As California prepares for expanded use of marijuana, UC Davis is offering courses in the science of the drug to boost awareness of its effect on the body.
The courses, called “Physiology of Cannabis,” are believed to be the first of their type in the University of California system. They join a small but growing number of weed-focused studies around the nation, reflecting the country’s changing attitude toward the drug.
“We feel it is important at this moment to educate students about the physiology and medical indications of cannabis and cannabinoids,” said instructor Yu-Fung Lin, an associate professor of physiology and membrane biology at the UC Davis School of Medicine.
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UC Davis already has a longstanding Weed Research & Information Center. But that focuses on plants other than cannabis, such as crabgrass, clover and dandelions.
The new undergraduate-level course, launching in April, can be used by undergraduates to fulfill the “Science and Engineering” general educational requirement to graduate. A more advanced class will be offered next year to medical students at the UC Davis School of Medicine.
A course for the general public also is planned in the future, allowing civic leaders, law enforcement and other people to learn more about the drug.
Education has been hampered by a lack of access to good information, as well as high-quality research.
Passage of Proposition 64 last November means it’s now legal to possess recreational marijuana in California. Possession of medical marijuana has been legal since 1996. But the state has until January 1, 2018, to figure out how to license commercial businesses — so it can’t be bought or sold until then.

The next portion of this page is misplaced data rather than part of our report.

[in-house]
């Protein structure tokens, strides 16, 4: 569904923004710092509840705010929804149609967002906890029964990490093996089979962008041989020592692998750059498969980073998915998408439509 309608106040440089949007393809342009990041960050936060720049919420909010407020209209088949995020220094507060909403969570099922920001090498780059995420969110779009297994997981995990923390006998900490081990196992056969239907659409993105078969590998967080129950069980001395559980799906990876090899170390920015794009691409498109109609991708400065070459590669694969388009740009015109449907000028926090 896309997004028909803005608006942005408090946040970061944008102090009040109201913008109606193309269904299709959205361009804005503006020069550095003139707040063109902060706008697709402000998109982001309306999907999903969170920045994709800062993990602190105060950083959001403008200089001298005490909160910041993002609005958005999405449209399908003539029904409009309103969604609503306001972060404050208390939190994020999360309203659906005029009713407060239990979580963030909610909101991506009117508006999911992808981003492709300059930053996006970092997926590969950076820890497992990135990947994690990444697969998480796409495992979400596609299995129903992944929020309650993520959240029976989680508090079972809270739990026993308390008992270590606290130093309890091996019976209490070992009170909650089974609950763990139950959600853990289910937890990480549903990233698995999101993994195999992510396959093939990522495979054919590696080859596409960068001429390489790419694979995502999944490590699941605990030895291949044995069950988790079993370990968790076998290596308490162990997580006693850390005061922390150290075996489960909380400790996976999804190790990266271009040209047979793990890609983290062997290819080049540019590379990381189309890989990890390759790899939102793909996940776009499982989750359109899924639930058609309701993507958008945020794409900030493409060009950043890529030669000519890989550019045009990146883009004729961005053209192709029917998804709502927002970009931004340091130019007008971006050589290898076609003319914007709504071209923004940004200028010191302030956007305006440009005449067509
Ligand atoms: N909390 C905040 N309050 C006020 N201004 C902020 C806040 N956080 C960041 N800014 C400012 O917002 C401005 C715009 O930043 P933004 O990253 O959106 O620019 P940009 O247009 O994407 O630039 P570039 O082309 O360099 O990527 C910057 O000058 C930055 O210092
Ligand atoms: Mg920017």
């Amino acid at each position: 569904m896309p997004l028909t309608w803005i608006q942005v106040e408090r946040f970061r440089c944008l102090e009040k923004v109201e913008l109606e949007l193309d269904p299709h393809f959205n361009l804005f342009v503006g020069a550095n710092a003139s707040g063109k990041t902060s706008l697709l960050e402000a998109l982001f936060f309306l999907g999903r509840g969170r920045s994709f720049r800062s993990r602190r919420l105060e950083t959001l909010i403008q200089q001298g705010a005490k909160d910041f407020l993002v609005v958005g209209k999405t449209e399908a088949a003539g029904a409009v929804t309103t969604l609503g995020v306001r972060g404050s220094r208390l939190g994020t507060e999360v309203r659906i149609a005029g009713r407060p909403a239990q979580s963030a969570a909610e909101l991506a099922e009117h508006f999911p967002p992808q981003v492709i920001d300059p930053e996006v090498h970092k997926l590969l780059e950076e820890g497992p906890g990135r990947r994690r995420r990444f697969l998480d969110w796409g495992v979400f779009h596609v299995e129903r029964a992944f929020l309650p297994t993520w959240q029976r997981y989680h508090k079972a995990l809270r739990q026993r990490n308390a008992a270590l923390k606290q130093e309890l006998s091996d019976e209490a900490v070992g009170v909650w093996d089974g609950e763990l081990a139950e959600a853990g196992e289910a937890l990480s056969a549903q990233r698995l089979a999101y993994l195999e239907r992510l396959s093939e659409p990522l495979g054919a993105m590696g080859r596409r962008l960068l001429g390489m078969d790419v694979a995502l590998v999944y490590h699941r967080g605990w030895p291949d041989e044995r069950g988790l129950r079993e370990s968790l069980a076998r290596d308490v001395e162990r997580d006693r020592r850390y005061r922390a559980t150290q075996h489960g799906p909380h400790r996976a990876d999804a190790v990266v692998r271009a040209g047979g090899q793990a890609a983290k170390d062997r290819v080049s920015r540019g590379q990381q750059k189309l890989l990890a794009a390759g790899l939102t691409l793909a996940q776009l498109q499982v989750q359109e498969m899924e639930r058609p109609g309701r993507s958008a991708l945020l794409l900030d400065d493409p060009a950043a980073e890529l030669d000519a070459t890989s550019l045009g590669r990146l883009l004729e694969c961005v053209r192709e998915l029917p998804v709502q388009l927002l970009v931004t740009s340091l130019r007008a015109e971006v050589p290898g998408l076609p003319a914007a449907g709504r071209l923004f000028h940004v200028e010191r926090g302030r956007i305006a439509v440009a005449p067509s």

After that, experts expect it may be tried by many Californians who steered clear during its prohibition. But be warned: It remains classified by the federal government as an illegal Schedule I drug, defined as having a potential for abuse and addiction and no medical value, so there is still risk of arrest.
Twenty-eight states and the District of Columbia have legalized marijuana for a variety of medical uses. Recreational use for people over the age of 21 is allowed in eight of those states, as well as the District. The percentage of American adults living in states where marijuana use is legal for adults is above 20 percent; before Election Day, it was 5 percent.
The course will cover the chemicals found in the plant; the medical chemistry of THC and cannabinoids, the active ingredients in the drug; the body’s own endocannabinoid system, with two types of receptors, CB1 and CB2, that bind to different components in marijuana; emerging therapeutic applications and the health risks of the drug.
“Cannabis is not my research background,” said Lin, who studies the molecular level-functioning of “ion channels,” proteins in the cell that convert chemical or mechanical messages into electrical signals, transmitting signals in the nervous system, for instance.
Oakland’s Oaksterdam University, the nation’s only cannabis-specific campus, has long offered courses.
The medical school at the University of Vermont offers a course, as does Harvard Law School, Vanderbilt University School of Law in Nashville, and Ohio State’s Moritz College of Law. The Massachusetts Medical Society offers an online courses, including one on pharmacology.
Lin and Luis Fernando Santana, professor and chair of physiology and membrane biology at the UC Davis School of Medicine, hope the UC Davis courses will be a blueprint for additional cannabis studies.
“The timing could not be better to give students the opportunity to have a profound understanding about the physiology and medical implications of cannabis use,” said Santana, in a prepared statement.